Rockabilly Hall of Famer
Rusty Evans (A Tribute)


Posted October 7, 2007
By Sarah Owen of The Northwestern

Pretenses are removed when artist does a tribute


OSHKOSH, WI - Even before belting the signature "boom-chick-a-boom" style he made famous, Johnny Cash need only utter a few short words to incite ringing recognition through the crowds.

"Hello, my name is ..." is as recognizable as are the Man in Black's baritone vocals wrapped around classics like "Ring of Fire" and "Walk the Line."

So when tribute act "Rusty Evans and Ring of Fire" takes the stage Saturday, Oct. 20, 2007 at the Grand Opera House to pay homage to the late rockabilly great, it's with humble hopes of resurrecting the legacy millions may have experienced firsthand during Cash's nearly 50-year career.

However, it's not about pretending to be someone you're not, says San Francisco Bay-based singer Evans, a Rockabilly Hall of Famer in his own right who also touts a 50-year career.


Defining tribute bands
"I'm not an impersonator," Evans declared by phone from his home in California suburb West Marin.

The singer/songwriter, in fact, released an original CD years ago. And it was a chance meeting with Johnny Cash after a show that prompted Evans to continue his own music career in tribute fashion. "I really felt that he set my spirit into continuing doing music and writing songs," Evans said. "I've got a CD out where reviewers and disc jockeys say it sounds like another album Cash would've done - as if it were written by Johnny Cash."

Many music talents worldwide have garnered attention for what some would call "cover" careers, such as local act Vic Ferrari. Still others, like the endless variety of Elvises patrolling the Las Vegas strip, earn big bucks as impersonators. But being a great "tribute artist" means embodying the essence that was, is and always will be a legend, some say.

"An impersonator to me is someone who you watch, and the person in some way resembles the artists, so much so that perhaps the performance is secondary," said Joe Ferlo, Grand Opera House executive director. "A tribute artist may resemble an artist but makes no pretence about being the artist, and performs the artist's work with highest level of quality. For me, that's a much more pleasant evening."

In 2007-08, the Grand has booked two tribute artists ... Evans and returning event "Blue Suede Shoes," an Elvis Presley tribute. The January 2008 Top 100 Night at the historic Oshkosh theater will likely feature similar acts, Ferlo says.

Scot Bruce, who makes up the early half of 10-year act "Blue Suede Shoes" with "old Elvis" Mike Albert, says a tribute band is about respect and heart, wanting to keep music alive in the hearts of fans.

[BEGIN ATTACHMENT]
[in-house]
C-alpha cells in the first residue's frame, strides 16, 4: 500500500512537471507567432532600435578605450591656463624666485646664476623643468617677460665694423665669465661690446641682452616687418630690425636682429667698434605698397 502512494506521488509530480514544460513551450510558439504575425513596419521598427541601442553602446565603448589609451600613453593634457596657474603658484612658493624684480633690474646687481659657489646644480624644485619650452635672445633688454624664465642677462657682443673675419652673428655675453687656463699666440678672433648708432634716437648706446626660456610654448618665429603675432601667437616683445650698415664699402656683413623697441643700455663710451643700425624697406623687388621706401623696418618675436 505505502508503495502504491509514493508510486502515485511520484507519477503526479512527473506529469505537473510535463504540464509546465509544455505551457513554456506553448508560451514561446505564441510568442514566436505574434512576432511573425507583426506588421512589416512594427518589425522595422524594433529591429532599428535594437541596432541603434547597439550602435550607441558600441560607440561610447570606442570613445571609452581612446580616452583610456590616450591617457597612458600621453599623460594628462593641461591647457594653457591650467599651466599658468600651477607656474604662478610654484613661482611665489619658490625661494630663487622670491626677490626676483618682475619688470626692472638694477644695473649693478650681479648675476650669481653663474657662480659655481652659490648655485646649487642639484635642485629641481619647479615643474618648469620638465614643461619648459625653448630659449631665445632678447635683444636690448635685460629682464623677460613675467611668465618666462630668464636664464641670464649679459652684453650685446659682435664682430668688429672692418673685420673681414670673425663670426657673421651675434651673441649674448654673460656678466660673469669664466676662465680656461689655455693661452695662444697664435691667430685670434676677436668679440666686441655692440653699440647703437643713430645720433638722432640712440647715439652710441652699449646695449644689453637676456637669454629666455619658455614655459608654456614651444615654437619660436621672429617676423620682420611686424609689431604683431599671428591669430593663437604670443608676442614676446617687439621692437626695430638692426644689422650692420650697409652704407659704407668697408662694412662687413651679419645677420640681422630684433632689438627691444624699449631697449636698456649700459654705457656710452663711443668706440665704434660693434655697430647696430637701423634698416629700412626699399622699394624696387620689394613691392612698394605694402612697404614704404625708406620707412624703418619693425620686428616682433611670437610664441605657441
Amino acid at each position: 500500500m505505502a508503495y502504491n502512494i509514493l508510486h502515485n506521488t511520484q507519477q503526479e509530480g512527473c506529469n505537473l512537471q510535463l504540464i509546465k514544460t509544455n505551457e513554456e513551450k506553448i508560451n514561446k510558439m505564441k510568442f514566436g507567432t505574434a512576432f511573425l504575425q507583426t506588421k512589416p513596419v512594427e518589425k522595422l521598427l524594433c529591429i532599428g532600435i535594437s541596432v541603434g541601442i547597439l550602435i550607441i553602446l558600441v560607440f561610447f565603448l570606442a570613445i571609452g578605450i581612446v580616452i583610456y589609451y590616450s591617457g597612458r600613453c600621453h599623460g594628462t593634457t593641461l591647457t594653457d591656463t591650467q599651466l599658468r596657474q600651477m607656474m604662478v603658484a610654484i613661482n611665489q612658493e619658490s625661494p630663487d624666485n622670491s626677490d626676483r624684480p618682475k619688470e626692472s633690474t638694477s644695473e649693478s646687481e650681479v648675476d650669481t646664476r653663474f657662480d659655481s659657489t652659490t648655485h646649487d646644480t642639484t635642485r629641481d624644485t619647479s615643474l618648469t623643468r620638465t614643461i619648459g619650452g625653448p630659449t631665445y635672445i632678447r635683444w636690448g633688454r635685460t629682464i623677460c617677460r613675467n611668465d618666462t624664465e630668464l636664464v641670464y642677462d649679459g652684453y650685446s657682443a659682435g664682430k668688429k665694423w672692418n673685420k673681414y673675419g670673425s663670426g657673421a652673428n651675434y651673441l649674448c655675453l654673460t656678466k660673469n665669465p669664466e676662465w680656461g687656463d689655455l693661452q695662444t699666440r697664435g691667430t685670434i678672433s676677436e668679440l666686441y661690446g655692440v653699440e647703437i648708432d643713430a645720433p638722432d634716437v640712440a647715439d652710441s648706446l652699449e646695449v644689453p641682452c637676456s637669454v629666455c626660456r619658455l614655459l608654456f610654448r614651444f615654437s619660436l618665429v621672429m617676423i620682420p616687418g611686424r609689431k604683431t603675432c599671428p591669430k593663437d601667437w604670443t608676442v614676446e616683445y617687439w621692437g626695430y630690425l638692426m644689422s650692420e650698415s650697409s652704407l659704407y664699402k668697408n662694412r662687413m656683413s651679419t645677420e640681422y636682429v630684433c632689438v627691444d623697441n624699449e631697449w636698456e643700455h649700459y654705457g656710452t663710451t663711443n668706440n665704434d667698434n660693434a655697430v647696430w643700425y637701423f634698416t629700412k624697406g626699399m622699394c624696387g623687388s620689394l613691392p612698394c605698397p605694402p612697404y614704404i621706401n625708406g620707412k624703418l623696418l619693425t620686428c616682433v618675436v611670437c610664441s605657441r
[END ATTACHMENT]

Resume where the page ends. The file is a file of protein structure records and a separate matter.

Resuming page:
"They say imitation is the truest form of flattery," Bruce said. "But you really do have to be good at (paying tribute); otherwise it becomes a parody, and that's not flattering."


Criticism
Though people around the world have criticized artists they deem unoriginal, acts have long made successful careers by honoring the greats who've gone before them.

"If you go back, musically speaking, one of the first groups to do that was Sha Na Na," said Wally Messner, director of recording technology at the University of Wisconsin-Oshkosh. "And people loved it."

From the homes people build to cars being designed nowadays, Messner says, we live in a retro world where the old often becomes new again, and so it's a world where audiences like to be familiar with what they're hearing.

"And most of the people listening to the music weren't necessarily around the time this stuff was in its heyday," he added. "They think 'the best we can get is someone who's trying to do it with the same type of artistic temperament.'"

Ferlo says, virtually every band he grew up loving in the 1970s has a tribute act touring in their honor today. At a recent music conference, he noticed dozens if not hundreds of acts available for booking.

Messner, who has toured around the U.S. with various recording artists, says a lot of musicians scorn artists who don't do original material. "But you look at it and talk about Elvis, and you can't think of one song he wrote himself because he was actually doing someone else's music," he said.


Viable alternative
Music fans that couldn't afford to attend a Billy Joel or KISS show decades ago, or simply weren't around back then, today can experience the music, nostalgia and feeling of bands like Aerosmith, KISS, The Beatles and other original artists when the music is performed well by a tribute band, Ferlo says.

It may not make financial sense for the Grand to bring one of those original acts to Oshkosh, but booking a reputable tribute band offers fans a valuable musical journey.

"A lot of major artists who are subjects of these tributes, for whatever reason, aren't going to find their way into Oshkosh," Ferlo said. "They're not touring or only doing major arenas - This is a viable alternative, but only when the music's performed well."

Fans that come out to a "Ring of Fire" show are there to re-experience the music that made the Man in Black so great, Evans said. And even though he isn't the real deal, the experience still gets people off their feet.

"Some people do dress up, just get into wearing black - black cowboy hats ... there is a lot of that," Evans said.

Though he doesn't see a physical resemblance between himself and Cash, others do. Evans has been approached by strangers at airports who just had to look twice.

"Even when I'm not singing. But it's more from afar than close up," he said.


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